Hospitales Privados/estadística & datos numéricos , Hospitales de Veteranos/organización & administración , Servicios Externos , Aceptación de la Atención de Salud , Veteranos/psicología , Adulto , Anciano , Anciano de 80 o más Años , Estudios Transversales , Femenino , Grupos Focales , Accesibilidad a los Servicios de Salud , Hospitales Privados/normas , Hospitales de Veteranos/estadística & datos numéricos , Humanos , Entrevistas como Asunto , Masculino , Persona de Mediana Edad , Calidad de la Atención de Salud , Estados Unidos , United States Department of Veterans Affairs
16.
Acad Med ; 82(5): 508-15, 2007 May.
Artículo en Inglés | MEDLINE | ID: mdl-17457076

RESUMEN

PURPOSE: In 1999, the University of Iowa Roy J. and Lucille A. Carver College of Medicine (UICCOM) established a student management model consisting of four student-style learning communities (LCs), each comprising one quarter of the students from each class, with the goal of fostering student connection, excellence, learning, leadership, and service. The authors present results of a prospective evaluation of medical students' perceptions of emerging LCs and their impact on medical student life at UICCOM. METHOD: A two-page questionnaire, administered in 1999 and again in 2003 to all second-through fourth-year and MD/PhD students, assessed connections among students from different years of study, students' participation in activities, anticipated/perceived benefits of LCs, concerns about LCs, and the impact of LCs on students' perceptions of the learning environment. Questions were open ended or Likert scaled; statistical analyses were descriptive, parametric, and nonparametric. RESULTS: Comparison of results between 1999 and 2003 demonstrated increased connections between students and participation in LC activities, positive perceptions of the overall learning environment, increased access to faculty and staff, and increased involvement in leadership and service activities. Student concerns included continued obstacles to involvement in LCs for third- and fourth-year students. CONCLUSIONS: This prospective evaluation demonstrates that LCs can contribute to more positive perceptions of the learning environment and increased interaction between students throughout medical school. LCs seem to increase student leadership development and engagement in the broader community. Further investigation is needed to determine how these potential benefits of LCs can be maximized and made more accessible to all students.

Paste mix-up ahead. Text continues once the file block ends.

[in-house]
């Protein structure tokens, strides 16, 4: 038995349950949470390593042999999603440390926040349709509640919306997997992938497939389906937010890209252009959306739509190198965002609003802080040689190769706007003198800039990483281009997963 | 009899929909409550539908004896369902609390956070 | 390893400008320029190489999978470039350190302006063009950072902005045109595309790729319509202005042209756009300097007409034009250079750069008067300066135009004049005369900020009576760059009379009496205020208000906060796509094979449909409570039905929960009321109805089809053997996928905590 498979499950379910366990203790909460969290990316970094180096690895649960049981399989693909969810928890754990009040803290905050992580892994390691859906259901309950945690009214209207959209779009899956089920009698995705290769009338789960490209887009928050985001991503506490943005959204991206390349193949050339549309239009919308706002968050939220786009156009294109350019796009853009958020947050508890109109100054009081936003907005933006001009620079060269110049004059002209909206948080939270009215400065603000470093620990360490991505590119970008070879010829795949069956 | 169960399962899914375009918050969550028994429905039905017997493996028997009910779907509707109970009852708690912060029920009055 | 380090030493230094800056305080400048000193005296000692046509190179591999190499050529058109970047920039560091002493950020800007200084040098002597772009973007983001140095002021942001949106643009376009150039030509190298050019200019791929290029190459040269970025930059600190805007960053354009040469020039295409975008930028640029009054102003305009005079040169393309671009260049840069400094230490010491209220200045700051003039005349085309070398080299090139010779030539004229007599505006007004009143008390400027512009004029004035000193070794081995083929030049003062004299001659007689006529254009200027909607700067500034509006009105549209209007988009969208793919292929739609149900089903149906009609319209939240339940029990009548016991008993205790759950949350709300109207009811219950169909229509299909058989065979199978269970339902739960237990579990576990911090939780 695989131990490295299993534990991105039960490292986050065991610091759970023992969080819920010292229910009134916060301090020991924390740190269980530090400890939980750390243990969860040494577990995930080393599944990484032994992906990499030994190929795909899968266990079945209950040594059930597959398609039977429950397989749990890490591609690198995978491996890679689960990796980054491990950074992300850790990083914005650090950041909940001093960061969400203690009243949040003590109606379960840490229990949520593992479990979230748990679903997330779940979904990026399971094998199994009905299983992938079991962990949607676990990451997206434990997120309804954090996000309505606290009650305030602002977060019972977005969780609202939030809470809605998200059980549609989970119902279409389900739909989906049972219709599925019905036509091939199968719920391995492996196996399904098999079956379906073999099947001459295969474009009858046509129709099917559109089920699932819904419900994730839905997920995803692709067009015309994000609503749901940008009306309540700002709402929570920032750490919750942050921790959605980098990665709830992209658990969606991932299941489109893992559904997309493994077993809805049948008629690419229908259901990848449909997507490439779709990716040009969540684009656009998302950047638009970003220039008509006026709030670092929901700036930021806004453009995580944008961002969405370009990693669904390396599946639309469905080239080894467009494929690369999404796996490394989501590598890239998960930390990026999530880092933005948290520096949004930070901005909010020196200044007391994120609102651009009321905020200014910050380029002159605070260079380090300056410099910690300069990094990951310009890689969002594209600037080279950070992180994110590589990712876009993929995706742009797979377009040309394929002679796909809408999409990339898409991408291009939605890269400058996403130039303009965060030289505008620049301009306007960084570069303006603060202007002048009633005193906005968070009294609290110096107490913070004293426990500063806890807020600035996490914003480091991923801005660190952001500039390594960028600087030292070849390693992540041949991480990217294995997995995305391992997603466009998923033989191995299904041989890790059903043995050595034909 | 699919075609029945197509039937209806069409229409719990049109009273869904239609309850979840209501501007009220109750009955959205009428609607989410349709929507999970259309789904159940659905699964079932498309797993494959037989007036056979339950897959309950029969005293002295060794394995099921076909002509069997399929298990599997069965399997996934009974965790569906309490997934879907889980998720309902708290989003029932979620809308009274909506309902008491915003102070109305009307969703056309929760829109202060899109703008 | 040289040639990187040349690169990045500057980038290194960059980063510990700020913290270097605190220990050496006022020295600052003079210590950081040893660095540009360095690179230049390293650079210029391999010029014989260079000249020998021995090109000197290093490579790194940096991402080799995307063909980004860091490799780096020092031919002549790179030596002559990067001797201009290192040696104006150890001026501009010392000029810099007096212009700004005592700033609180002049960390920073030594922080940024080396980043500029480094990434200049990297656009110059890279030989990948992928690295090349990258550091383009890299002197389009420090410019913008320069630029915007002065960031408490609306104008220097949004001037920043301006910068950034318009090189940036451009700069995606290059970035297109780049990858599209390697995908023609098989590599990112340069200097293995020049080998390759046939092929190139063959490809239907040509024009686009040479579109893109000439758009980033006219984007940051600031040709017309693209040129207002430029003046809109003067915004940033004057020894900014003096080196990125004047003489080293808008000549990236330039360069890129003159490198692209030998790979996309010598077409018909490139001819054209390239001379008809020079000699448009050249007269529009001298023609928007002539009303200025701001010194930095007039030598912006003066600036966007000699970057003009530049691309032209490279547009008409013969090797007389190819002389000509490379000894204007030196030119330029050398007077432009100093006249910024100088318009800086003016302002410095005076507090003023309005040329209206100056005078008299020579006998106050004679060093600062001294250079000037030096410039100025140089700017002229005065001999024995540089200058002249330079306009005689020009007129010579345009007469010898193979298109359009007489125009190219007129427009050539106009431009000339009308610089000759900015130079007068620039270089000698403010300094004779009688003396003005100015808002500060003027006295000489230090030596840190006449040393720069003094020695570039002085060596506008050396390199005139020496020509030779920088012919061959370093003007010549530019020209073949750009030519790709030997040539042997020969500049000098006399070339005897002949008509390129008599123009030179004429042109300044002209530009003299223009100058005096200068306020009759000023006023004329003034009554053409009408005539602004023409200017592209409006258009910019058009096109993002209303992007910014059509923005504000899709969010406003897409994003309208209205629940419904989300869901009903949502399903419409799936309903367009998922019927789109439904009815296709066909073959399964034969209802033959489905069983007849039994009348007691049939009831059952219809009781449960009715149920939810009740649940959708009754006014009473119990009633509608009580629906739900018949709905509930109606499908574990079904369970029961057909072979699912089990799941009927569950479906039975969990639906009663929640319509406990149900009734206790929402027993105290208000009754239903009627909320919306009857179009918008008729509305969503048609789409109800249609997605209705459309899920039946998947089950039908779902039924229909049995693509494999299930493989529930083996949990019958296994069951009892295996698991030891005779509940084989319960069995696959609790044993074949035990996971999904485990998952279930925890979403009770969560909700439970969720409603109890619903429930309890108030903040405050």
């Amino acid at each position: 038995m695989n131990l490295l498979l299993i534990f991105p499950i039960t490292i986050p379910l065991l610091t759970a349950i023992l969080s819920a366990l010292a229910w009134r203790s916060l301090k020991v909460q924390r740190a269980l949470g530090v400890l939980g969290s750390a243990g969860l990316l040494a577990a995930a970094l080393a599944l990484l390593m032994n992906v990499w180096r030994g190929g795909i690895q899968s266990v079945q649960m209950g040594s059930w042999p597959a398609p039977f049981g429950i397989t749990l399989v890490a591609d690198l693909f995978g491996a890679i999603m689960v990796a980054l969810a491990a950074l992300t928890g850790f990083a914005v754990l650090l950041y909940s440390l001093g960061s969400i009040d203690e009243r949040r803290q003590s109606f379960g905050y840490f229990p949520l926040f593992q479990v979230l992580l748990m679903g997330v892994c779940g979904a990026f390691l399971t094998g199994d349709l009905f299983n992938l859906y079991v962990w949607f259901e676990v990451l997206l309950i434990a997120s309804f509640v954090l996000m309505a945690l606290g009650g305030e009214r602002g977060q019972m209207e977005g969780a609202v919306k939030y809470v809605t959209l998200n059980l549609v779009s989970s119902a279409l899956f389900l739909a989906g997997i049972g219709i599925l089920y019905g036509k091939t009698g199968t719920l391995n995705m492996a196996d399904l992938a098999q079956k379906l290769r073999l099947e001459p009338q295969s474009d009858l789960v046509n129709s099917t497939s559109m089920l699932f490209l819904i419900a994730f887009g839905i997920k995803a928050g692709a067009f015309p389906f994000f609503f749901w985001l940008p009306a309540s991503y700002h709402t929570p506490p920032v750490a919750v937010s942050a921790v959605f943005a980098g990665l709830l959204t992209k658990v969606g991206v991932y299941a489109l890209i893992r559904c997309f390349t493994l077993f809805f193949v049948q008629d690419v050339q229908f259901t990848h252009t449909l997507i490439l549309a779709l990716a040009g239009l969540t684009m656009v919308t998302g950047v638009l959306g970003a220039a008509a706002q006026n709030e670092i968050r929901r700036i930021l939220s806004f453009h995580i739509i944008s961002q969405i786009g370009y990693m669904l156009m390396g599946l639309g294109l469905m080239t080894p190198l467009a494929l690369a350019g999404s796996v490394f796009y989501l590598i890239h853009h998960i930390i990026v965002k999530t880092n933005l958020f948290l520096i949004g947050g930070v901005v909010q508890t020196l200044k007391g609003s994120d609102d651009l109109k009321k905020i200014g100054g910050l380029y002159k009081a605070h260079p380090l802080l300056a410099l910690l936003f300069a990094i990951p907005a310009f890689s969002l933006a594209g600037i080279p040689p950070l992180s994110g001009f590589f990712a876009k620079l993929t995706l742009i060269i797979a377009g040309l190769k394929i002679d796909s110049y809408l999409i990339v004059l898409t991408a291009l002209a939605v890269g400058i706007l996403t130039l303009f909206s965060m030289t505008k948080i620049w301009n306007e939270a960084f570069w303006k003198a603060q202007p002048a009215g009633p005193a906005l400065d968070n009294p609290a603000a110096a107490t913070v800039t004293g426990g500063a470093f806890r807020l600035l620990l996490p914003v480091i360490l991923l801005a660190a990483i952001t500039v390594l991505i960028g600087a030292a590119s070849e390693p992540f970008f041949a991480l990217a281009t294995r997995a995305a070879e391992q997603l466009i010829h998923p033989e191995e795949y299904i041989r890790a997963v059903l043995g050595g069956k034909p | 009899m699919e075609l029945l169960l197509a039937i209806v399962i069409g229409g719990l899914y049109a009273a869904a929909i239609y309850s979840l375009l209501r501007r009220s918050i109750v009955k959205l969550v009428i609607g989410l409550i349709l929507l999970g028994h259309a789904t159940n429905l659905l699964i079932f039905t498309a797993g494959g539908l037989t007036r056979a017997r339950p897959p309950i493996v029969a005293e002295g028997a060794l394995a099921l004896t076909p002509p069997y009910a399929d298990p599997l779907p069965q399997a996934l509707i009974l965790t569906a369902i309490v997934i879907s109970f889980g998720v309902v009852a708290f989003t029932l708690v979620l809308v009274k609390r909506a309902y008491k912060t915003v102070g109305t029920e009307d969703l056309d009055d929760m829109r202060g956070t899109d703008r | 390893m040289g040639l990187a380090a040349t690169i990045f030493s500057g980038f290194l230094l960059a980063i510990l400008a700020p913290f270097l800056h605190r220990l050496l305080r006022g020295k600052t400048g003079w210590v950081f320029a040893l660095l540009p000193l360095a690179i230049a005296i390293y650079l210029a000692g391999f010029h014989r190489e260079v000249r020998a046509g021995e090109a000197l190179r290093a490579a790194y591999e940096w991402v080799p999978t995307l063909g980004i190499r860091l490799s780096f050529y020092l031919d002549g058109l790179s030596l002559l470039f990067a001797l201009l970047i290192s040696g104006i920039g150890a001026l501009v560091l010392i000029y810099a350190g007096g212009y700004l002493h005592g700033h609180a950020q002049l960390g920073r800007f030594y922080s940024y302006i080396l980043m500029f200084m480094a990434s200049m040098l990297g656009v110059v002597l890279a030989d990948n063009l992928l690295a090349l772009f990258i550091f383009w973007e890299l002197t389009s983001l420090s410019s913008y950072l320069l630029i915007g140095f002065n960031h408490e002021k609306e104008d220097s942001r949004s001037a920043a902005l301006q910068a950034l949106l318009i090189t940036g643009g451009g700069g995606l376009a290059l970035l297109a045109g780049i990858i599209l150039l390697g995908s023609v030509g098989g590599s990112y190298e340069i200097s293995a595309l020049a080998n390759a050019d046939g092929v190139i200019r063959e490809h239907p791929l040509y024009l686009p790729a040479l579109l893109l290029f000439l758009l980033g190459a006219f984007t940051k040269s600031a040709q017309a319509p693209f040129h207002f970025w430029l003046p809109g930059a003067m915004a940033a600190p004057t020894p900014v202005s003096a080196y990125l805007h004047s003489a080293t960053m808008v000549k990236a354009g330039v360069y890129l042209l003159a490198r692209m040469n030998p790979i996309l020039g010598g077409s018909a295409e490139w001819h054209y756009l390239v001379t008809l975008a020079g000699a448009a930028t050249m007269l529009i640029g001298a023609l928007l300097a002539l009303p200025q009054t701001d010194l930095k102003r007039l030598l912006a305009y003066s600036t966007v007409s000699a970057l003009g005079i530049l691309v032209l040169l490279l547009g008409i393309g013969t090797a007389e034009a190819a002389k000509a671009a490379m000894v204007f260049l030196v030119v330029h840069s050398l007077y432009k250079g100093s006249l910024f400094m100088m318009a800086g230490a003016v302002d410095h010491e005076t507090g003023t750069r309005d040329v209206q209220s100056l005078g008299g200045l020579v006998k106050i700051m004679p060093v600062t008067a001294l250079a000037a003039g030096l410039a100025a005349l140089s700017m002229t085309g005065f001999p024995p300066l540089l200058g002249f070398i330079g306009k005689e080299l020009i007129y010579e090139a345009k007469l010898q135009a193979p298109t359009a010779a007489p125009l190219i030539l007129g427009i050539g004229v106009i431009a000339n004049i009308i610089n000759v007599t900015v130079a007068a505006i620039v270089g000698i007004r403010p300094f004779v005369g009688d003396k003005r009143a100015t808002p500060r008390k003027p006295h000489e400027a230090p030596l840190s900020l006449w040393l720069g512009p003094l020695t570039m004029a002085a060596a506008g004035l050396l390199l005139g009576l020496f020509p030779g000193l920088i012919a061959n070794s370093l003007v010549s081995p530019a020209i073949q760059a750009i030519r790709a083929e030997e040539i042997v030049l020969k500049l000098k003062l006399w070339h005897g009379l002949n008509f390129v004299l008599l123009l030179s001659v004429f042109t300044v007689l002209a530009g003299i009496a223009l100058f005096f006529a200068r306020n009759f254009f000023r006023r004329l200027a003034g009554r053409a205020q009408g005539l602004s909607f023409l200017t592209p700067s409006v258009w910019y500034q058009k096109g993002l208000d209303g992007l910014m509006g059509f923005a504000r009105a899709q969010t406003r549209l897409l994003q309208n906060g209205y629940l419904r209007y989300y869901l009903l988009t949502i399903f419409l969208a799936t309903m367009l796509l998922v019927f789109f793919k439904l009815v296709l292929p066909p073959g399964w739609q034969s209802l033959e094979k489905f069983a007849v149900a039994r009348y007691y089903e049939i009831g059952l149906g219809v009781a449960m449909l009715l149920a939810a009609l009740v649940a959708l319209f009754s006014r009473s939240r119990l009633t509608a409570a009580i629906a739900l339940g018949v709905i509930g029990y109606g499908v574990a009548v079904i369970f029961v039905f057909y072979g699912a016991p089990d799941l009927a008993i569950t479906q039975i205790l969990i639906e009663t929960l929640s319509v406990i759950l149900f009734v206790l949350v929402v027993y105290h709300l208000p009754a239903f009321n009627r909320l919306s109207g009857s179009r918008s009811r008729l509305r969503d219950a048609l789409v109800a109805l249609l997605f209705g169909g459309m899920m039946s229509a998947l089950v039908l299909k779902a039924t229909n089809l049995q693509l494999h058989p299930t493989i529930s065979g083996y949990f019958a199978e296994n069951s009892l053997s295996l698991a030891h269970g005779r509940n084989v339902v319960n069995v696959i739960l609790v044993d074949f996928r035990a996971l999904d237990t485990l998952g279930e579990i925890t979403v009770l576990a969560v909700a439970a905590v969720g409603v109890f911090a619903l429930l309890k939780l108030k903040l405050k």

Asunto(s)
Actitud , Educación de Pregrado en Medicina/métodos , Aprendizaje , Modelos Educacionales , Psicología Social , Facultades de Medicina/normas , Estudiantes de Medicina/psicología , Humanos , Iowa , Liderazgo , Estudios Prospectivos , Medio Social , Identificación Social , Encuestas y Cuestionarios
17.
J Am Med Inform Assoc ; 14(4): 407-14, 2007 Jul-Aug.
Artículo en Inglés | MEDLINE | ID: mdl-17460122

RESUMEN

OBJECTIVE: To describe the characteristics of unanswered clinical questions and propose interventions that could improve the chance of finding answers. DESIGN: In a previous study, investigators observed primary care physicians in their offices and recorded questions that arose during patient care. Questions that were pursued by the physician, but remained unanswered, were grouped into generic types. In the present study, investigators attempted to answer these questions and developed recommendations aimed at improving the success rate of finding answers. MEASUREMENTS: Frequency of unanswered question types and recommendations to increase the chance of finding answers. RESULTS: In an earlier study, 48 physicians asked 1062 questions during 192 half-day office observations. Physicians could not find answers to 237 (41%) of the 585 questions they pursued. The present study grouped the unanswered questions into 19 generic types. Three types accounted for 128 (54%) of the unanswered questions: (1) "Undiagnosed finding" questions asked about the management of abnormal clinical findings, such as symptoms, signs, and test results (What is the approach to finding X?); (2) "Conditional" questions contained qualifying conditions that were appended to otherwise simple questions (What is the management of X, given Y? where "given Y" is the qualifying condition that makes the question difficult.); and (3) "Compound" questions asked about the association between two highly specific elements (Can X cause Y?). The study identified strategies to improve clinical information retrieval, listed below. CONCLUSION: To improve the chance of finding answers, physicians should change their search strategies by rephrasing their questions and searching more clinically oriented resources. Authors of clinical information resources should anticipate questions that may arise in practice, and clinical information systems should provide clearer and more explicit answers.


Asunto(s)
Atención al Paciente , Médicos , Atención Primaria de Salud , Comunicación , Humanos , Almacenamiento y Recuperación de la Información , Obras Médicas de Referencia
18.
Acad Med ; 81(11): 965-8, 2006 Nov.
Artículo en Inglés | MEDLINE | ID: mdl-17065857

RESUMEN